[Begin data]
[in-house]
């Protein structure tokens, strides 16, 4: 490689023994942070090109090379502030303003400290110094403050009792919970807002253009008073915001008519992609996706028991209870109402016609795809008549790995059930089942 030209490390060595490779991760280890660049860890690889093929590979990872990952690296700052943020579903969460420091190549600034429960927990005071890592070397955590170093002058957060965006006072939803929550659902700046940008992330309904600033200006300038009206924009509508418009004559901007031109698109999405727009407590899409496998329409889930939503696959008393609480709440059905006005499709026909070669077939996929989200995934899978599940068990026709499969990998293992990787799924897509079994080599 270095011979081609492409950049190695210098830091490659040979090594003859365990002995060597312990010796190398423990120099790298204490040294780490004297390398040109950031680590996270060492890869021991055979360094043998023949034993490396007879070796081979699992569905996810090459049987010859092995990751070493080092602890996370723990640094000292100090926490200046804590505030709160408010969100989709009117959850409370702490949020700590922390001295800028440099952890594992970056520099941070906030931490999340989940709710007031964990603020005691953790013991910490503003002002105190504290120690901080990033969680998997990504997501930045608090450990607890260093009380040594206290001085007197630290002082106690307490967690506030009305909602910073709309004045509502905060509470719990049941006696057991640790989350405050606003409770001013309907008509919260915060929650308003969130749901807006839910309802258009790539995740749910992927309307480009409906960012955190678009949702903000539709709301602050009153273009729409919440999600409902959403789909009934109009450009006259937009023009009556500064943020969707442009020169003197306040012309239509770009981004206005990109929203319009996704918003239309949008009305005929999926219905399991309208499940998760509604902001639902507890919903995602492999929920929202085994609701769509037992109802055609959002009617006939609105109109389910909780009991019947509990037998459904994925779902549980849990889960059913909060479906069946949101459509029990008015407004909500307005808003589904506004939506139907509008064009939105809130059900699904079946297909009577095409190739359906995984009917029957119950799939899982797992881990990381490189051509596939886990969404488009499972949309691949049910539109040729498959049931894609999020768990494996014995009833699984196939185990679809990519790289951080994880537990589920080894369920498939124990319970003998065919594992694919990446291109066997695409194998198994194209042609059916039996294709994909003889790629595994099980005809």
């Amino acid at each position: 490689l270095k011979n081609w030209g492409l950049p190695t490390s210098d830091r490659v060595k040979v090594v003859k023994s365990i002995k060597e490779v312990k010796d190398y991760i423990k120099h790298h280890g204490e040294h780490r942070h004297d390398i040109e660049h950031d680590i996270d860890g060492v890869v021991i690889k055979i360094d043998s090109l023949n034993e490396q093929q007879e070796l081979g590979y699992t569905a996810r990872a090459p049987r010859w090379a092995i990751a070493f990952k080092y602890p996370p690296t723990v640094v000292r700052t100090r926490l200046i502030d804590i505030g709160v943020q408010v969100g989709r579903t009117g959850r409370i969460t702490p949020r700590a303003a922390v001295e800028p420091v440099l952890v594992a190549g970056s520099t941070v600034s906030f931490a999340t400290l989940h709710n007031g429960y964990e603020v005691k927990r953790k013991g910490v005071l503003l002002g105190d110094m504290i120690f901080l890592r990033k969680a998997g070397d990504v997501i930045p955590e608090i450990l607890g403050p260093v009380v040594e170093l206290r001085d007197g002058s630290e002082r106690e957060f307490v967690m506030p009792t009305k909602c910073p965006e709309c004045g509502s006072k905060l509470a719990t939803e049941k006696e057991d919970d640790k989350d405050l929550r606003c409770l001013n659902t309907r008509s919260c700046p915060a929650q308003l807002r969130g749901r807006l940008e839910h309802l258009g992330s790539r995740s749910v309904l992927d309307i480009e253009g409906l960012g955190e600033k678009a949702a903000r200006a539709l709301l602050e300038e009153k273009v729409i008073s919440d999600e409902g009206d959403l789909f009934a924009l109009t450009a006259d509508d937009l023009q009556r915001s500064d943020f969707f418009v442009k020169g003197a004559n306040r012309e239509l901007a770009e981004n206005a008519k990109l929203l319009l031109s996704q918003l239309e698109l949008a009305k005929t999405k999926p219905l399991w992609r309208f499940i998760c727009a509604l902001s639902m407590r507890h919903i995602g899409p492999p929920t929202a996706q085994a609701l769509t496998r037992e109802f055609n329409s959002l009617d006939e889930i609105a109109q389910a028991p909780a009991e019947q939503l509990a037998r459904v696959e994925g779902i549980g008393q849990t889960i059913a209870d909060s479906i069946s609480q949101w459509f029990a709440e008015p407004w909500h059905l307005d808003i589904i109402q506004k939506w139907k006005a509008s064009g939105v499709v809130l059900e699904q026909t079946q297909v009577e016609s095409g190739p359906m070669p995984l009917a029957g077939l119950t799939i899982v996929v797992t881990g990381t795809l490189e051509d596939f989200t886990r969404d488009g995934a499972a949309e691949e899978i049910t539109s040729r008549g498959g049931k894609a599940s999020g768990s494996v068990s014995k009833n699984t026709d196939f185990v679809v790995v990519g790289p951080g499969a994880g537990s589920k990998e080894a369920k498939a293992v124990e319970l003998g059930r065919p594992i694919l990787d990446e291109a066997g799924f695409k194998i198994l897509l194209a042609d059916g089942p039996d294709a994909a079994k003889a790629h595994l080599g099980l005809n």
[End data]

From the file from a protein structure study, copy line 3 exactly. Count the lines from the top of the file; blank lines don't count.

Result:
């Amino acid at each position: 490689l270095k011979n081609w030209g492409l950049p190695t490390s210098d830091r490659v060595k040979v090594v003859k023994s365990i002995k060597e490779v312990k010796d190398y991760i423990k120099h790298h280890g204490e040294h780490r942070h004297d390398i040109e660049h950031d680590i996270d860890g060492v890869v021991i690889k055979i360094d043998s090109l023949n034993e490396q093929q007879e070796l081979g590979y699992t569905a996810r990872a090459p049987r010859w090379a092995i990751a070493f990952k080092y602890p996370p690296t723990v640094v000292r700052t100090r926490l200046i502030d804590i505030g709160v943020q408010v969100g989709r579903t009117g959850r409370i969460t702490p949020r700590a303003a922390v001295e800028p420091v440099l952890v594992a190549g970056s520099t941070v600034s906030f931490a999340t400290l989940h709710n007031g429960y964990e603020v005691k927990r953790k013991g910490v005071l503003l002002g105190d110094m504290i120690f901080l890592r990033k969680a998997g070397d990504v997501i930045p955590e608090i450990l607890g403050p260093v009380v040594e170093l206290r001085d007197g002058s630290e002082r106690e957060f307490v967690m506030p009792t009305k909602c910073p965006e709309c004045g509502s006072k905060l509470a719990t939803e049941k006696e057991d919970d640790k989350d405050l929550r606003c409770l001013n659902t309907r008509s919260c700046p915060a929650q308003l807002r969130g749901r807006l940008e839910h309802l258009g992330s790539r995740s749910v309904l992927d309307i480009e253009g409906l960012g955190e600033k678009a949702a903000r200006a539709l709301l602050e300038e009153k273009v729409i008073s919440d999600e409902g009206d959403l789909f009934a924009l109009t450009a006259d509508d937009l023009q009556r915001s500064d943020f969707f418009v442009k020169g003197a004559n306040r012309e239509l901007a770009e981004n206005a008519k990109l929203l319009l031109s996704q918003l239309e698109l949008a009305k005929t999405k999926p219905l399991w992609r309208f499940i998760c727009a509604l902001s639902m407590r507890h919903i995602g899409p492999p929920t929202a996706q085994a609701l769509t496998r037992e109802f055609n329409s959002l009617d006939e889930i609105a109109q389910a028991p909780a009991e019947q939503l509990a037998r459904v696959e994925g779902i549980g008393q849990t889960i059913a209870d909060s479906i069946s609480q949101w459509f029990a709440e008015p407004w909500h059905l307005d808003i589904i109402q506004k939506w139907k006005a509008s064009g939105v499709v809130l059900e699904q026909t079946q297909v009577e016609s095409g190739p359906m070669p995984l009917a029957g077939l119950t799939i899982v996929v797992t881990g990381t795809l490189e051509d596939f989200t886990r969404d488009g995934a499972a949309e691949e899978i049910t539109s040729r008549g498959g049931k894609a599940s999020g768990s494996v068990s014995k009833n699984t026709d196939f185990v679809v790995v990519g790289p951080g499969a994880g537990s589920k990998e080894a369920k498939a293992v124990e319970l003998g059930r065919p594992i694919l990787d990446e291109a066997g799924f695409k194998i198994l897509l194209a042609d059916g089942p039996d294709a994909a079994k003889a790629h595994l080599g099980l005809n």